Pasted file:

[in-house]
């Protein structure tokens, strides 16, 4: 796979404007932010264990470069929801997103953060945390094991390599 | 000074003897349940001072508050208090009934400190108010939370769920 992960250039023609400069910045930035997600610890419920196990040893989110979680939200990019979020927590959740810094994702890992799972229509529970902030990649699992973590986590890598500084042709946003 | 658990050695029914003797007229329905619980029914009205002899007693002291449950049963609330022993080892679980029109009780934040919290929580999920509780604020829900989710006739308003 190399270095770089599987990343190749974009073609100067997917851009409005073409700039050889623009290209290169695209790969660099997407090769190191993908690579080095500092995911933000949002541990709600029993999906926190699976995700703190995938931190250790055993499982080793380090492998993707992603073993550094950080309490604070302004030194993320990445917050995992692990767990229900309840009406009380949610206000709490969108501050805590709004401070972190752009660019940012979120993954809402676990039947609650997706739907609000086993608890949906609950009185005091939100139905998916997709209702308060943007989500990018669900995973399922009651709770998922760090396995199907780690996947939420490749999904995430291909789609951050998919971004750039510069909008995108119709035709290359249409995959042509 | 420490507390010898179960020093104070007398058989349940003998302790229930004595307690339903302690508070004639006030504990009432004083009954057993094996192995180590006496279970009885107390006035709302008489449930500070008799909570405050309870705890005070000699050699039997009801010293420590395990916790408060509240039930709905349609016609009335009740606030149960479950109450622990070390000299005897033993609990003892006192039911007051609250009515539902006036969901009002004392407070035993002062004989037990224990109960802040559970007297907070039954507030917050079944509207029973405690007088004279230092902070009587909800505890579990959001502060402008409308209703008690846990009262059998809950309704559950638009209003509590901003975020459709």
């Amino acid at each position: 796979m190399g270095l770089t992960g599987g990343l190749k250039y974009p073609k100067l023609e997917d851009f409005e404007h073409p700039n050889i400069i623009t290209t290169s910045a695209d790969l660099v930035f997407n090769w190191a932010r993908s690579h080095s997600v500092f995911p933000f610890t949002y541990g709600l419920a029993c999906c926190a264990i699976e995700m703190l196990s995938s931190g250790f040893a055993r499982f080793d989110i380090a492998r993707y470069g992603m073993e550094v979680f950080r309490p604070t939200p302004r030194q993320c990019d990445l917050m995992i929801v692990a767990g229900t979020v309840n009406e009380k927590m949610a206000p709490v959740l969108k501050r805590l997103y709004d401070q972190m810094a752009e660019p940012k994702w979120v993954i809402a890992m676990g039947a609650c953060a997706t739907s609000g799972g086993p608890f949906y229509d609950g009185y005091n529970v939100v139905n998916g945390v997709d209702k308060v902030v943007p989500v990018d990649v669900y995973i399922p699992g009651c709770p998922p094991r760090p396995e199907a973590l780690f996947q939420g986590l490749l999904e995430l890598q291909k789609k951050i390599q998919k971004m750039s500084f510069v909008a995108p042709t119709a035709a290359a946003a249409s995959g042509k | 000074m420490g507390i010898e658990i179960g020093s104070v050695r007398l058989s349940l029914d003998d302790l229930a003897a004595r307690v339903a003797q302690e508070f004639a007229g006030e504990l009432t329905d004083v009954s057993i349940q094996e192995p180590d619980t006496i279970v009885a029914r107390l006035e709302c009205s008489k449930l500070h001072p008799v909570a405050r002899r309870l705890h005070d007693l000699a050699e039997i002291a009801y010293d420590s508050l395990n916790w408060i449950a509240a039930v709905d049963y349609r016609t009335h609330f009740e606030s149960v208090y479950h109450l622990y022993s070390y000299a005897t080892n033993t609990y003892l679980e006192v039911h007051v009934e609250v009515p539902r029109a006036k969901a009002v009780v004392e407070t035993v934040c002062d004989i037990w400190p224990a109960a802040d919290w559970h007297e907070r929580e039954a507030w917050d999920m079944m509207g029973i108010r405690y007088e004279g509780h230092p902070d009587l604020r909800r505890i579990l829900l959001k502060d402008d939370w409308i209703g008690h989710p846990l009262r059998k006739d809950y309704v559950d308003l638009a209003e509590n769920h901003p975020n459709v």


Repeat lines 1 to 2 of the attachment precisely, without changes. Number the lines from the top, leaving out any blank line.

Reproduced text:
[in-house]
């Protein structure tokens, strides 16, 4: 796979404007932010264990470069929801997103953060945390094991390599 | 000074003897349940001072508050208090009934400190108010939370769920 992960250039023609400069910045930035997600610890419920196990040893989110979680939200990019979020927590959740810094994702890992799972229509529970902030990649699992973590986590890598500084042709946003 | 658990050695029914003797007229329905619980029914009205002899007693002291449950049963609330022993080892679980029109009780934040919290929580999920509780604020829900989710006739308003 190399270095770089599987990343190749974009073609100067997917851009409005073409700039050889623009290209290169695209790969660099997407090769190191993908690579080095500092995911933000949002541990709600029993999906926190699976995700703190995938931190250790055993499982080793380090492998993707992603073993550094950080309490604070302004030194993320990445917050995992692990767990229900309840009406009380949610206000709490969108501050805590709004401070972190752009660019940012979120993954809402676990039947609650997706739907609000086993608890949906609950009185005091939100139905998916997709209702308060943007989500990018669900995973399922009651709770998922760090396995199907780690996947939420490749999904995430291909789609951050998919971004750039510069909008995108119709035709290359249409995959042509 | 420490507390010898179960020093104070007398058989349940003998302790229930004595307690339903302690508070004639006030504990009432004083009954057993094996192995180590006496279970009885107390006035709302008489449930500070008799909570405050309870705890005070000699050699039997009801010293420590395990916790408060509240039930709905349609016609009335009740606030149960479950109450622990070390000299005897033993609990003892006192039911007051609250009515539902006036969901009002004392407070035993002062004989037990224990109960802040559970007297907070039954507030917050079944509207029973405690007088004279230092902070009587909800505890579990959001502060402008409308209703008690846990009262059998809950309704559950638009209003509590901003975020459709």